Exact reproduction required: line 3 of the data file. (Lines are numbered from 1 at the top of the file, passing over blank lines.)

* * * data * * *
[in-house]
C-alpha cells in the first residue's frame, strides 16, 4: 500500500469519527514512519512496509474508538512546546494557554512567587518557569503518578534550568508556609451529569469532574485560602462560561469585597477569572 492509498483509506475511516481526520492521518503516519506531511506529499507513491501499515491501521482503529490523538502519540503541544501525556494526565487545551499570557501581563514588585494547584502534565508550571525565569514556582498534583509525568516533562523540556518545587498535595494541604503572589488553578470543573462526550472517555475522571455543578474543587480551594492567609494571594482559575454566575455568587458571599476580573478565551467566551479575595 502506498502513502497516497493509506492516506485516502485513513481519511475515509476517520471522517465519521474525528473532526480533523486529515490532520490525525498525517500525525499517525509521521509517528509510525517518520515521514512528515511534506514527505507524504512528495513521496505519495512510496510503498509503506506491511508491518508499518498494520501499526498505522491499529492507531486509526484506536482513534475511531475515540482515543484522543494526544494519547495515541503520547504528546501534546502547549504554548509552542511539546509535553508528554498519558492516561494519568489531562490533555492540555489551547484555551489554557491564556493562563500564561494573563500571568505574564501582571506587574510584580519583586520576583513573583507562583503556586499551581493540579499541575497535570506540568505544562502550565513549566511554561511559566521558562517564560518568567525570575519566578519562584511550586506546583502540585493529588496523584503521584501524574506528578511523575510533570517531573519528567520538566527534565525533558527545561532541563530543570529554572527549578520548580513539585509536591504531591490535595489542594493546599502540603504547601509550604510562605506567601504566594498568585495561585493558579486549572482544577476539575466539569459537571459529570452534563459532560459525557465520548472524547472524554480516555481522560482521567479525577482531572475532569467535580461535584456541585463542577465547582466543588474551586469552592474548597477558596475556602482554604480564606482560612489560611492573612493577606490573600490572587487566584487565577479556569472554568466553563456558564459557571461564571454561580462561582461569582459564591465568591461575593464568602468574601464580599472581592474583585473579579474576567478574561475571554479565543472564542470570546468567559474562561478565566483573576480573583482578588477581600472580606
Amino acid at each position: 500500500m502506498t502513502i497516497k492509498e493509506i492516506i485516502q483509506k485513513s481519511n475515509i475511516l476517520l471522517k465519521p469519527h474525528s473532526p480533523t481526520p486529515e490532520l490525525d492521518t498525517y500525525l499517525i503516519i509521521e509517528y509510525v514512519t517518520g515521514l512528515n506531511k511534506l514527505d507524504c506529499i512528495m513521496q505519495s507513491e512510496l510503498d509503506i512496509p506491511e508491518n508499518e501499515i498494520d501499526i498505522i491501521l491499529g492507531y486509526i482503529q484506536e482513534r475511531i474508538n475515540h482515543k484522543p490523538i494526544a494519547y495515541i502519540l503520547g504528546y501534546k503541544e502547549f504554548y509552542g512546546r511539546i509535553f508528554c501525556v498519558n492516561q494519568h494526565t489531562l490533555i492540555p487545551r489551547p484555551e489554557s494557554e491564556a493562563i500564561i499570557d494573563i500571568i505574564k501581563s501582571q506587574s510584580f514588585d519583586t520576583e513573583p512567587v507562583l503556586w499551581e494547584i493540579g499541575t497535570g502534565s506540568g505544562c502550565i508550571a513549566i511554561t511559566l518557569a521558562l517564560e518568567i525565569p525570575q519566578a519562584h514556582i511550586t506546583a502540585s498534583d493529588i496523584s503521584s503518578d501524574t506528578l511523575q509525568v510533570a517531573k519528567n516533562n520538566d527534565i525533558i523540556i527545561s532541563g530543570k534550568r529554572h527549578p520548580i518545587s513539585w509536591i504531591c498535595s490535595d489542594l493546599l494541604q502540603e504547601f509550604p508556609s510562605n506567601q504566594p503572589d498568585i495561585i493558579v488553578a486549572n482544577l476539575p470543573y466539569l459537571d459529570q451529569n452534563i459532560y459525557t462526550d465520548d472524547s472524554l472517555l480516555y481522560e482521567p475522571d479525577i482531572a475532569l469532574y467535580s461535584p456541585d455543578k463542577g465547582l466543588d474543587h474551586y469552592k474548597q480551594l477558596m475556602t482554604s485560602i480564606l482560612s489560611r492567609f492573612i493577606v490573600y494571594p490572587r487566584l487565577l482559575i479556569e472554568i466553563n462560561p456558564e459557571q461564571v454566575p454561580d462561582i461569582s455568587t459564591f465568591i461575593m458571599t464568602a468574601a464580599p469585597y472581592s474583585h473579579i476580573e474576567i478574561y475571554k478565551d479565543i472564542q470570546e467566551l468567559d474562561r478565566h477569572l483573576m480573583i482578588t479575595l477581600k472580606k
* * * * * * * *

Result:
Amino acid at each position: 500500500m502506498t502513502i497516497k492509498e493509506i492516506i485516502q483509506k485513513s481519511n475515509i475511516l476517520l471522517k465519521p469519527h474525528s473532526p480533523t481526520p486529515e490532520l490525525d492521518t498525517y500525525l499517525i503516519i509521521e509517528y509510525v514512519t517518520g515521514l512528515n506531511k511534506l514527505d507524504c506529499i512528495m513521496q505519495s507513491e512510496l510503498d509503506i512496509p506491511e508491518n508499518e501499515i498494520d501499526i498505522i491501521l491499529g492507531y486509526i482503529q484506536e482513534r475511531i474508538n475515540h482515543k484522543p490523538i494526544a494519547y495515541i502519540l503520547g504528546y501534546k503541544e502547549f504554548y509552542g512546546r511539546i509535553f508528554c501525556v498519558n492516561q494519568h494526565t489531562l490533555i492540555p487545551r489551547p484555551e489554557s494557554e491564556a493562563i500564561i499570557d494573563i500571568i505574564k501581563s501582571q506587574s510584580f514588585d519583586t520576583e513573583p512567587v507562583l503556586w499551581e494547584i493540579g499541575t497535570g502534565s506540568g505544562c502550565i508550571a513549566i511554561t511559566l518557569a521558562l517564560e518568567i525565569p525570575q519566578a519562584h514556582i511550586t506546583a502540585s498534583d493529588i496523584s503521584s503518578d501524574t506528578l511523575q509525568v510533570a517531573k519528567n516533562n520538566d527534565i525533558i523540556i527545561s532541563g530543570k534550568r529554572h527549578p520548580i518545587s513539585w509536591i504531591c498535595s490535595d489542594l493546599l494541604q502540603e504547601f509550604p508556609s510562605n506567601q504566594p503572589d498568585i495561585i493558579v488553578a486549572n482544577l476539575p470543573y466539569l459537571d459529570q451529569n452534563i459532560y459525557t462526550d465520548d472524547s472524554l472517555l480516555y481522560e482521567p475522571d479525577i482531572a475532569l469532574y467535580s461535584p456541585d455543578k463542577g465547582l466543588d474543587h474551586y469552592k474548597q480551594l477558596m475556602t482554604s485560602i480564606l482560612s489560611r492567609f492573612i493577606v490573600y494571594p490572587r487566584l487565577l482559575i479556569e472554568i466553563n462560561p456558564e459557571q461564571v454566575p454561580d462561582i461569582s455568587t459564591f465568591i461575593m458571599t464568602a468574601a464580599p469585597y472581592s474583585h473579579i476580573e474576567i478574561y475571554k478565551d479565543i472564542q470570546e467566551l468567559d474562561r478565566h477569572l483573576m480573583i482578588t479575595l477581600k472580606k